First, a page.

I haven’t written anything, anything at all, in at least six months. In fact, I’m thinking about quitting writing altogether, but I have no idea who accepts these types of resignations. Perhaps this is the thing that keeps some writers going: There’s no one to quit to. When I retrace my steps to what brought me here, it doesn’t look so terrible on paper, and yet, I consider this last year an exercise in finding out what I’m made of. So far, whatever it is doesn’t smell anything like teen spirit.
Last September my daughter Sophie went to Kindergarten. The only thing I remember about her first day of school is trying not to hurl while watching her get on the bus. In December, I accepted an offer for a full-time job I didn’t know I was being considered for. I was happy to take the work, as I was eager to start meeting people who don’t have pink eye or strep. I did, however, make sure to get pneumonia just before starting. In March, I quit working out. I decided it would be easier to buy bigger clothes than make it to the gym. In April, I turned 41. In February, my dad became seriously ill, and in May he died after a 60-year battle with a disease he didn’t even know he had. June was a blur, and here we are in July. Pretty soon I’m going to need more new clothes.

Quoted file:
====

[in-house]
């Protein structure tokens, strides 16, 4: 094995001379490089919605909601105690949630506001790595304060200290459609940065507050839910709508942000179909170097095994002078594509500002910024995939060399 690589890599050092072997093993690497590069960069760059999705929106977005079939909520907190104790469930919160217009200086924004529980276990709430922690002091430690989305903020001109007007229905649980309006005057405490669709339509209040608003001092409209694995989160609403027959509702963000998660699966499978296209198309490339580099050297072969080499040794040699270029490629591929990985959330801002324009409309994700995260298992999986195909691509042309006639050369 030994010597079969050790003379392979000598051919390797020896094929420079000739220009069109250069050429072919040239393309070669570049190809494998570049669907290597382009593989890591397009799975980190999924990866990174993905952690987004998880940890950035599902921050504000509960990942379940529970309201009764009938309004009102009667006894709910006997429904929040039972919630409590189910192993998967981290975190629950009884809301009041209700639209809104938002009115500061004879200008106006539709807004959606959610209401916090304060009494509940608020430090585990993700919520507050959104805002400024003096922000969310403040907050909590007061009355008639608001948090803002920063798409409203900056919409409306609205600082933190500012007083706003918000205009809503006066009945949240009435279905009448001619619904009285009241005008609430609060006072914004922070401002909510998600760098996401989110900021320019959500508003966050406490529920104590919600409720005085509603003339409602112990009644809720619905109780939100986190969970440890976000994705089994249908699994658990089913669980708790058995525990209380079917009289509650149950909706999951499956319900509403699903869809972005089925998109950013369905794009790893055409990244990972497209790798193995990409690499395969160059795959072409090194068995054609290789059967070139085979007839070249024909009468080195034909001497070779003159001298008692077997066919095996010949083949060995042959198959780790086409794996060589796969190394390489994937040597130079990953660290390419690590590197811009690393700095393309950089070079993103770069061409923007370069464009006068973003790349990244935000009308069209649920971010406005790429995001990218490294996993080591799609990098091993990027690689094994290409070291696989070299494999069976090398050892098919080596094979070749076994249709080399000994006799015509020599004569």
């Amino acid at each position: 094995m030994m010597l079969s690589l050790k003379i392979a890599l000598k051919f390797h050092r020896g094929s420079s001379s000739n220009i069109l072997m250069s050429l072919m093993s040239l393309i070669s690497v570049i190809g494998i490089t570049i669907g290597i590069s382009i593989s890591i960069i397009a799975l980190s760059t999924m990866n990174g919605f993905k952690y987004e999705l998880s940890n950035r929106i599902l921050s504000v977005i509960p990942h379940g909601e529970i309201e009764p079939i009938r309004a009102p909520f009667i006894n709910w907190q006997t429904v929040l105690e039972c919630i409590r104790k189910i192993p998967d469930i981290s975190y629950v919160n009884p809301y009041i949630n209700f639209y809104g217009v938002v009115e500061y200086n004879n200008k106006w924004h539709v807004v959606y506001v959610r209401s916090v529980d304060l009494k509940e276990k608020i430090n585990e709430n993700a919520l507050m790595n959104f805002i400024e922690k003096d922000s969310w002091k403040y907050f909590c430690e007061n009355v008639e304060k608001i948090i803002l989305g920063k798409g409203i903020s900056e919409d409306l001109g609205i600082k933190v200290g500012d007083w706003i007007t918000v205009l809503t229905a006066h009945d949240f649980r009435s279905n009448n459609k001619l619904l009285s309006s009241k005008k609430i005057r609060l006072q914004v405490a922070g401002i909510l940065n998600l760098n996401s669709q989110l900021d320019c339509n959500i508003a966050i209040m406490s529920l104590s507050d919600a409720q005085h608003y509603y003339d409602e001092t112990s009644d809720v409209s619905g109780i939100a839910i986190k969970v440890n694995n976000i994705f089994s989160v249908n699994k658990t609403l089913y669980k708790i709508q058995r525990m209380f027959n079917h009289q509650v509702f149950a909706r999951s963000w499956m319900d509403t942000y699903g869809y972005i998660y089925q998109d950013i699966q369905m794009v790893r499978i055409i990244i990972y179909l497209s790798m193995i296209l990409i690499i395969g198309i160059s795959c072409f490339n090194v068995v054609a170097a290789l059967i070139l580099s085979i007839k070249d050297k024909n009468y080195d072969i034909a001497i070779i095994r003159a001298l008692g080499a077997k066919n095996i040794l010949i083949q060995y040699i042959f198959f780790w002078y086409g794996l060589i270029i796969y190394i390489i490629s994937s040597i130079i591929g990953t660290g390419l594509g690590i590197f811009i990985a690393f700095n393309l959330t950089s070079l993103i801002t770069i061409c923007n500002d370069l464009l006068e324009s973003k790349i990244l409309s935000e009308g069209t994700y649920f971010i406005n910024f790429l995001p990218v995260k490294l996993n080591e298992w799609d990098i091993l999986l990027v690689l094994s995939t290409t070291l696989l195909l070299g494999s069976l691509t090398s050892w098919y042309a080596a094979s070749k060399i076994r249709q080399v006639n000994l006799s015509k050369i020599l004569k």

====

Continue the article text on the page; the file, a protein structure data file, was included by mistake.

This is how it happens, isn’t it? I had big dreams, big aspirations that have shrunk and decayed over time, and now even the smallest of those little goodies seems unattainable. Grad school, authorship, a real career, some kind of entrepreneurial pursuit: I’m losing sight of how any of these things are possible. So I’ll keep doing what I’m doing: the laundry, the dishes. I will keep coming to work in the morning, and leaving sometime later. I will take care of Sophie. I will wear a rubber mouthpiece to bed that keeps me from clenching my jaw hard enough to break my own teeth. Learning to knit has been fun. I’m due for a mammogram! And maybe I’ll just start writing something—something smaller than an essay but bigger than a tweet—every single day. Maybe it’ll be fun, and if it isn’t, I can always quit. I think.
Jody A. Reale